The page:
BoA Merrill Lynch optimistic about lower oil prices
US rate normalization could put pressure on deposits
Lower oil prices help narrow Lebanon’s macro imbalances. The continued regional geopolitical tensions are still likely to weigh on macro performance, according to a report by Bank of America Merrill Lynch, issued on February 5.
The report expects economic performance to remain weak, following the steady deterioration in fundamentals since 2012. Economic growth is likely to hover around 2.5 percent this year, versus a likely potential growth of four to five percent, weighed down by political uncertainty and direct and indirect effects of the Syrian civil war.
“Although Lebanon’s economy is still resilient and is not registering negative growth, it is still performing below its potential,” said Jean-Michel Saliba, the London-based Middle East and North Africa Economist at Bank of America Merrill Lynch, in an exclusive interview with businessnews.com.lb. “Weaker growth is expected to prevail in the economy as long as the country suffers from weak demand and regional turmoil,” he said.
Lower domestic fuel prices should provide some support to the consumption outlook while external demand from the GCC, which represents 28 percent of total exports by destination, should moderate going forward.
“GCC countries are expected to register slower growth due to lower oil prices, and, broadly, their governments are likely to spend somewhat less as they earn less,” said Saliba. “This may negatively impact exporters to these economies, including Lebanon,” he said.
Lower oil prices should help narrow the large current account deficit but the financial linkages to the GCC still warrant caution, the report said.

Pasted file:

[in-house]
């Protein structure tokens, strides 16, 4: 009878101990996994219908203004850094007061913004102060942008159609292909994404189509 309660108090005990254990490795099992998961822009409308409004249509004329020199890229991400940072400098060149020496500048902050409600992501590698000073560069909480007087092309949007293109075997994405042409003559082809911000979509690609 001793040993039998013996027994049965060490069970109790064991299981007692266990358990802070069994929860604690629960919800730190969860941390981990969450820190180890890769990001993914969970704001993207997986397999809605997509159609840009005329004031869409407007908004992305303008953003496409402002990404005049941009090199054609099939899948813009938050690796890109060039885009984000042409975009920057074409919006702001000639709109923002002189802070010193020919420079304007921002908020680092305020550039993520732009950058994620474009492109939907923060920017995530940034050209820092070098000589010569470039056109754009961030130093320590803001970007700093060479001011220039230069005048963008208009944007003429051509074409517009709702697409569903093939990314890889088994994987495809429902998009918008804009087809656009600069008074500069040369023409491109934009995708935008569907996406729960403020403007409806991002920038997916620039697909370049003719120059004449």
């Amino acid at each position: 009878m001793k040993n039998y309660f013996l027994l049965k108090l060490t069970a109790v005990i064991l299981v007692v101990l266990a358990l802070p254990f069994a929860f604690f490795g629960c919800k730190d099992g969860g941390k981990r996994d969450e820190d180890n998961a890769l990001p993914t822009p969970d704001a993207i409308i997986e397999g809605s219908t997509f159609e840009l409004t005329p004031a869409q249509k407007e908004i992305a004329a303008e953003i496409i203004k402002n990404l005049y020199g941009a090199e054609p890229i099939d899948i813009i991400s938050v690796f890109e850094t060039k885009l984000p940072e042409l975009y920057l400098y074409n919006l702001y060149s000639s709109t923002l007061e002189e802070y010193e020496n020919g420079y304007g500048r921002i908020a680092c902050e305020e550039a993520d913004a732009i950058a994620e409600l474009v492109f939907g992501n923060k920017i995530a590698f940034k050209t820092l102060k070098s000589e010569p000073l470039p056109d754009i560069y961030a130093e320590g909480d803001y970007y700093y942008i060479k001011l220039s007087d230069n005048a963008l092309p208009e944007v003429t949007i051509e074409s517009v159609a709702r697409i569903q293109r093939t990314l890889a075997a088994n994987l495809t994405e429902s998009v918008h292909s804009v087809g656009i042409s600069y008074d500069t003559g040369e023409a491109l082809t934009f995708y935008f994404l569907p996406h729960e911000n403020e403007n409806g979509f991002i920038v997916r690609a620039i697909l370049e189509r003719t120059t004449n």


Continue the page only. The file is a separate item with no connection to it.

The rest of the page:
“Lower oil prices would reduce the current account deficit, but it will remain large to the size of the economy,” said Saliba.
Oil at $50/bbl would lead to savings of 4.3 percent of the Gross Domestic Product (GDP), bringing the current account deficit closer to eight percent of GDP. However, a delay of six to nine months is likely before the trade balance reflects the lower energy prices, the report said.
The current account deficit has generally been adequately covered by sustained Foreign Direct Investment (FDI) flows and other private sector sources of external finance, leaving nonresident deposits as a potentially volatile swing factor. A portion of these flows could likely originate from the GCC and would thus be at risk of a slowdown.
Furthermore, deposit growth appears correlated with LL and USD deposit interest rate differential in commercial banks and could thus come under pressure, following eventual Fed interest rate normalization.
“Lebanese banks usually pay high interest rates on deposits. Fed rate normalization could lead to slowing flow of deposits to Lebanon,” said Saliba.
The fiscal deficit is likely to ease on lower oil prices but reform remains needed to decrease vulnerabilities.
Reported by Leila Rahbani
Date Posted: Feb 09, 2015